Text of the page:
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Friday, February 10, 2017
Today's Scripture Reading | Hebrews 12:1–6
Therefore, since we are surrounded by so great a cloud of witnesses, let us also lay aside every weight and the sin that clings so closely, and let us run with perseverance the race that is set before us, looking to Jesus the pioneer and perfecter of our faith, who for the sake of the joy that was set before him endured the cross, disregarding its shame, and has taken his seat at the right hand of the throne of God. Consider him who endured such hostility against himself from sinners, so that you may not grow weary or lose heart.
In your struggle against sin you have not yet resisted to the point of shedding your blood. And you have forgotten the exhortation that addresses you as children—“My child, do not regard lightly the discipline of the Lord, or lose heart when you are punished by him; for the Lord disciplines those whom he loves, and chastises every child whom he accepts.” (NRSV)
Things that cling are really annoying. Lint. A corduroy skirt when I’m wearing tights. Plastic wrap that, instead of neatly covering a dish of leftovers, folds back in on itself and ends up a bumpy, unhelpful ball. And, yes, clingy people can be annoying too. I know this because, sometimes, when feeling especially vulnerable or particularly frightened, I am one.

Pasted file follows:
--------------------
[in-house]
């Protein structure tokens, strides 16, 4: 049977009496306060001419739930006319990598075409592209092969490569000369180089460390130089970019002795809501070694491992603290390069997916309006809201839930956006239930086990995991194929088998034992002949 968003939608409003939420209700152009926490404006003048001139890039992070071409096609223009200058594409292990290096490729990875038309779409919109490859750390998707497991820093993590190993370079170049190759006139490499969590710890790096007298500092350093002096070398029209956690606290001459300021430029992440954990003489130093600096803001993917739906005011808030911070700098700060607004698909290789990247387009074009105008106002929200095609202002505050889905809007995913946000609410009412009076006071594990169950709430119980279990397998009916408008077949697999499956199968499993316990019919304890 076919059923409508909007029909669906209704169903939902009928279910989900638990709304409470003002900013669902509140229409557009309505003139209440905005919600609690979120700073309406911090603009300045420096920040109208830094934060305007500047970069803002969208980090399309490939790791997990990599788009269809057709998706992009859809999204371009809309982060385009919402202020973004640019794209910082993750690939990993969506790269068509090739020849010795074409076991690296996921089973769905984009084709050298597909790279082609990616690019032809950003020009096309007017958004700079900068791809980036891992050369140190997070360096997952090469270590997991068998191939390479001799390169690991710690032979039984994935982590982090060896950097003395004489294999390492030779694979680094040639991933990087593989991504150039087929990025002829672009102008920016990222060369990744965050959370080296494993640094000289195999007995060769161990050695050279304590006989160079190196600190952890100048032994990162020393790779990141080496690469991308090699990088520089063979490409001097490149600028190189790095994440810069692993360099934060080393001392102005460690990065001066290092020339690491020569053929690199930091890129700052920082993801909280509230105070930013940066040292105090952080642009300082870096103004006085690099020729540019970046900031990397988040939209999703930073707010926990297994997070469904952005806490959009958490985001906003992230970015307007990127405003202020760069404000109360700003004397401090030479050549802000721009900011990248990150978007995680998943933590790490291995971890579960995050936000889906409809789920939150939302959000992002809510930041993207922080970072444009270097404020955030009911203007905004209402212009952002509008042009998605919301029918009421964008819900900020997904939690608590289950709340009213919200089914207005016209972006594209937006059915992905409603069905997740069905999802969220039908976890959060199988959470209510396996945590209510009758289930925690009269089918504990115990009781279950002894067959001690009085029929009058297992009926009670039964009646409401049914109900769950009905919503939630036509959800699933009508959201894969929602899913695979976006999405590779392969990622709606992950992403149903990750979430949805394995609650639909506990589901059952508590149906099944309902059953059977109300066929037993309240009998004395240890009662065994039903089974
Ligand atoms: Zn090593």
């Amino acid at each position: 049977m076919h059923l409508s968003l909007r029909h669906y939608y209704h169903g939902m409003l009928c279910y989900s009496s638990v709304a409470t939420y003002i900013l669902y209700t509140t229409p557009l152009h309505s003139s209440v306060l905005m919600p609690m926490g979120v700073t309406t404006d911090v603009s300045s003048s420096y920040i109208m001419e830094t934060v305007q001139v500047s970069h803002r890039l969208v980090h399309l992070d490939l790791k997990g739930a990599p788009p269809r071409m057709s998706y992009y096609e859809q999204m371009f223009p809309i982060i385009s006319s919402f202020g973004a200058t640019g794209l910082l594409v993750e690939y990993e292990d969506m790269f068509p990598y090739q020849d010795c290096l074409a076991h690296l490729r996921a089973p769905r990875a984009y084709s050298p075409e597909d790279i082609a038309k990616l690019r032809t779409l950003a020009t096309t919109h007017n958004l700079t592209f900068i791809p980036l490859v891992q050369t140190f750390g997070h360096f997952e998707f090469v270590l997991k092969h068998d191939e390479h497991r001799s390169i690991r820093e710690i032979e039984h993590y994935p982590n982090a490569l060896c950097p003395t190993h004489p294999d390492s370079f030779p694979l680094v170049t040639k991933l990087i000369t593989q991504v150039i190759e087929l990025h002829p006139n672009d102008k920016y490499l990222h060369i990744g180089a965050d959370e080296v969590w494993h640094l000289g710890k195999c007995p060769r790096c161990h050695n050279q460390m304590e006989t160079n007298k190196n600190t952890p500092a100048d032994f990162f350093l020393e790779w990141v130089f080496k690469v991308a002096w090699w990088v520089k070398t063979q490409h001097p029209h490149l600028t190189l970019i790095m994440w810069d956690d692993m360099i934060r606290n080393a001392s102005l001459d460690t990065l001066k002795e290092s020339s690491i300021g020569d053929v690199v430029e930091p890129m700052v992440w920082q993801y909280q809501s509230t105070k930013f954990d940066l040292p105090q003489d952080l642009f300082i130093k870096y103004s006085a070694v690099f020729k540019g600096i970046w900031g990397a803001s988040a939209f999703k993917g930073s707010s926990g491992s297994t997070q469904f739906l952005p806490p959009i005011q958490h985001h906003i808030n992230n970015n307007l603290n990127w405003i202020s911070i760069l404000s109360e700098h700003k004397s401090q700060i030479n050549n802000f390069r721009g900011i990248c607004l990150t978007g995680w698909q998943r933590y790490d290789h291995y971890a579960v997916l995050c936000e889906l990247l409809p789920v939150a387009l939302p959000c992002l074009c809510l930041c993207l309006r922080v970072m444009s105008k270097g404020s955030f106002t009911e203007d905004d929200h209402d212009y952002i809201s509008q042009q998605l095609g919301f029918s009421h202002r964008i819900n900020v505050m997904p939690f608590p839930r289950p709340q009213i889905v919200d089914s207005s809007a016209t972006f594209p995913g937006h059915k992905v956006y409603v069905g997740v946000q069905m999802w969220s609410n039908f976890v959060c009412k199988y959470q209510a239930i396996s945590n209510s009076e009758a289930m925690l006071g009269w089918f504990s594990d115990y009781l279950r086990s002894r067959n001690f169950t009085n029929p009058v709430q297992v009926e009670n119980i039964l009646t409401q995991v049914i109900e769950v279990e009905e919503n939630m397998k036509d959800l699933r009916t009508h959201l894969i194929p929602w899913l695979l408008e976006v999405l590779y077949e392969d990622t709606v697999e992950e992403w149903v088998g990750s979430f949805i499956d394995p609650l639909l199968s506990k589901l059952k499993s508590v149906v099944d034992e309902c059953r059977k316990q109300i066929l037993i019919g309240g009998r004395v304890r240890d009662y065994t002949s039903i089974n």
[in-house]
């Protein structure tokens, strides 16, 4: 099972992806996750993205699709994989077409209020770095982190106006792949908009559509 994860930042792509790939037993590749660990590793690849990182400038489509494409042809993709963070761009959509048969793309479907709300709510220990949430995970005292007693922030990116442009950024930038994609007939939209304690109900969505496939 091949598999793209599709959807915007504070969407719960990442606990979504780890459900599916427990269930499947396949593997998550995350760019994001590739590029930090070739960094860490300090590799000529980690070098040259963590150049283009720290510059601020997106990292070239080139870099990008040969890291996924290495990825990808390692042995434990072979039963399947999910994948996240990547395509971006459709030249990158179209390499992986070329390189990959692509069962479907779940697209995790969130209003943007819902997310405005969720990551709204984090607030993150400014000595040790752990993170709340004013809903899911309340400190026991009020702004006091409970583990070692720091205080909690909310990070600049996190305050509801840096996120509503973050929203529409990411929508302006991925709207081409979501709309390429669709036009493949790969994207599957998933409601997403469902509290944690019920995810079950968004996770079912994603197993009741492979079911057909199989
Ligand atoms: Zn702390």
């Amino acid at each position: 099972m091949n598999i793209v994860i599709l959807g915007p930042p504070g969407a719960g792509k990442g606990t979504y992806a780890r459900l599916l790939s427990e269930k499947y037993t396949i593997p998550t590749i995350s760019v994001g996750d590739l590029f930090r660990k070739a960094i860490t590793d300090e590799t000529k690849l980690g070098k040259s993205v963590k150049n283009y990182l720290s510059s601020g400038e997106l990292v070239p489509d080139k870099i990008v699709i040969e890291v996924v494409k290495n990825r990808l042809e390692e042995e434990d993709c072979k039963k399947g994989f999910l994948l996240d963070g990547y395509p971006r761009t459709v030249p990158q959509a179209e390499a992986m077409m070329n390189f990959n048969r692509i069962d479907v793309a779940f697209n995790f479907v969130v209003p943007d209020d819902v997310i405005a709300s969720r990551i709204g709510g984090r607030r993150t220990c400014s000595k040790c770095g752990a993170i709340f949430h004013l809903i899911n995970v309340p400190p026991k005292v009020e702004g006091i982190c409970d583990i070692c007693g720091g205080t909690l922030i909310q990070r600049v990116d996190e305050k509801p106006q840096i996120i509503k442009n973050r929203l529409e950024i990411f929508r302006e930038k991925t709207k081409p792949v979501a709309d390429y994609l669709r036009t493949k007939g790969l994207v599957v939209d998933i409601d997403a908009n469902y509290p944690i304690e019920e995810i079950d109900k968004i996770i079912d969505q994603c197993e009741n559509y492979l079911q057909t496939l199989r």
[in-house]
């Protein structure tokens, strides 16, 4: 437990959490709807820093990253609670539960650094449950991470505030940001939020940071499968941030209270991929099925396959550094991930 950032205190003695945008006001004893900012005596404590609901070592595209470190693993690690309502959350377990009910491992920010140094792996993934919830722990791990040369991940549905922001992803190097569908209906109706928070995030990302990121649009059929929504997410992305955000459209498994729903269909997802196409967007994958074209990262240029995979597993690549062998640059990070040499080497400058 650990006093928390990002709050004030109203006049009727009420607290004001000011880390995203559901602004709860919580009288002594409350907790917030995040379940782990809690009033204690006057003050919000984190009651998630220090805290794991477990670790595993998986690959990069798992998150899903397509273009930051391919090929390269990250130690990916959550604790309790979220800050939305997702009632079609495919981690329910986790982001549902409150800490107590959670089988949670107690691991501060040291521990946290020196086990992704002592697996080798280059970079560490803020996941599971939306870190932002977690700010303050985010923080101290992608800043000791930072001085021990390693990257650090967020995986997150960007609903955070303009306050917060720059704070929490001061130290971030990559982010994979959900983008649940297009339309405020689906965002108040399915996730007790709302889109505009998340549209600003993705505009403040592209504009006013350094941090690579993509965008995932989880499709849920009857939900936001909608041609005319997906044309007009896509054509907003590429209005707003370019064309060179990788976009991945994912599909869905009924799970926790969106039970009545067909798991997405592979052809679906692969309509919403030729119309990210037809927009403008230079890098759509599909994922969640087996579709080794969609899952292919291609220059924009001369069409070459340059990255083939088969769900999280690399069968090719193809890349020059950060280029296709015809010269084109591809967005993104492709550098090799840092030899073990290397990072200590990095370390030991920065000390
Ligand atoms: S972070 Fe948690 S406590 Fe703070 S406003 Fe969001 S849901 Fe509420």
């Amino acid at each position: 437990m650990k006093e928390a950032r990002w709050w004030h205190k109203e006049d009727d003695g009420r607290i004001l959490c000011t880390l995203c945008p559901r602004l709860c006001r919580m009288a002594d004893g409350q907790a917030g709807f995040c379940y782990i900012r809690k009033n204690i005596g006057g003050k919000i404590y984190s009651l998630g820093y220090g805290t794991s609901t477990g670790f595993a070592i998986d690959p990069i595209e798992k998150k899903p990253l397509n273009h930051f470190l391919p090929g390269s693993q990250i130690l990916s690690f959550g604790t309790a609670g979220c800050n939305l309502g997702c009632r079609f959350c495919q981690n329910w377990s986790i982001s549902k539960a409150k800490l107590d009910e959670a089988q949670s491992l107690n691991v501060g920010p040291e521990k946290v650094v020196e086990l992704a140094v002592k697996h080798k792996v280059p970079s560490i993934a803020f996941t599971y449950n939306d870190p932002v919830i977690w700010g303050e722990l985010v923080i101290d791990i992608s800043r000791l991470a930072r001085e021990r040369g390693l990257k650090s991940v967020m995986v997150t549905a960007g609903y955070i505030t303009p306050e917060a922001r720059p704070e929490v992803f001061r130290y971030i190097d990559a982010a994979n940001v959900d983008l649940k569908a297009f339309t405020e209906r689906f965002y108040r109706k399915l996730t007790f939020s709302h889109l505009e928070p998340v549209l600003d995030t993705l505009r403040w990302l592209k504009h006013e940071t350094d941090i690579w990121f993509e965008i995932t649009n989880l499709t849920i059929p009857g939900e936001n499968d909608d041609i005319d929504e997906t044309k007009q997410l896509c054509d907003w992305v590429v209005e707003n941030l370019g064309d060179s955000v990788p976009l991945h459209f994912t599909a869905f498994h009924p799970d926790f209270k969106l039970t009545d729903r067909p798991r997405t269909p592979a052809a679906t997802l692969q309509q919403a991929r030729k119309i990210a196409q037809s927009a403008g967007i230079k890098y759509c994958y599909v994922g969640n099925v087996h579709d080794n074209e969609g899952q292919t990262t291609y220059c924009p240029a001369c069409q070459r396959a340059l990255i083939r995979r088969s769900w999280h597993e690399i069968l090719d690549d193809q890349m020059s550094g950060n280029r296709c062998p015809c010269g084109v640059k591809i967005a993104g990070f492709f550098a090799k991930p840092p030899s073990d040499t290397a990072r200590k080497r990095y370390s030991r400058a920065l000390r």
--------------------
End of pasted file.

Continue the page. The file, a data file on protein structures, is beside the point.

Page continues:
That’s why I so appreciate how the author of Hebrews uses the word cling in verse 1. This is exactly how my burdens and sins—especially the ones that are so hard-wired into me, as uniquely as the color of my eyes or the shape of my nose—feel. They doggedly cling to me, and I can’t get them off, no matter how hard I try. Just a few short minutes of listening to my mental monologue (some days, more like a full-on dinner party conversation) or reading journals from any point in my life is proof of this fact.
So I’m going to stop trying so hard. I’ve fought enough battles with Saran Wrap to know that the more frustrated and angry I become, the bigger the mess I create. Sinfulness: same deal. I can become consumed with how intrinsic and inescapable my sins seem, how I can’t stop doing or saying or being whatever. Yes, they are. No, I can’t. That’s not the point. Running the race is. Keeping my eyes fixed on Jesus, the “leader and perfecter of faith,” is. Once I stop obsessing about the habits of behavior or mind that won’t let go of me, I can quiet down and choose more life-giving and love-furthering options. Out of that can come joy and grace so strong that I don’t really care what might be sticking to the back of my skirt—or soul.
Jesus, you know the conundrum of being human. Thank you for your model of patient suffering and courageous integrity. Help me to follow it, as well as the example of so great a cloud of witnesses. Amen.
Written by Susan Quaintance, Program Coordinator, Center for Life and Learning
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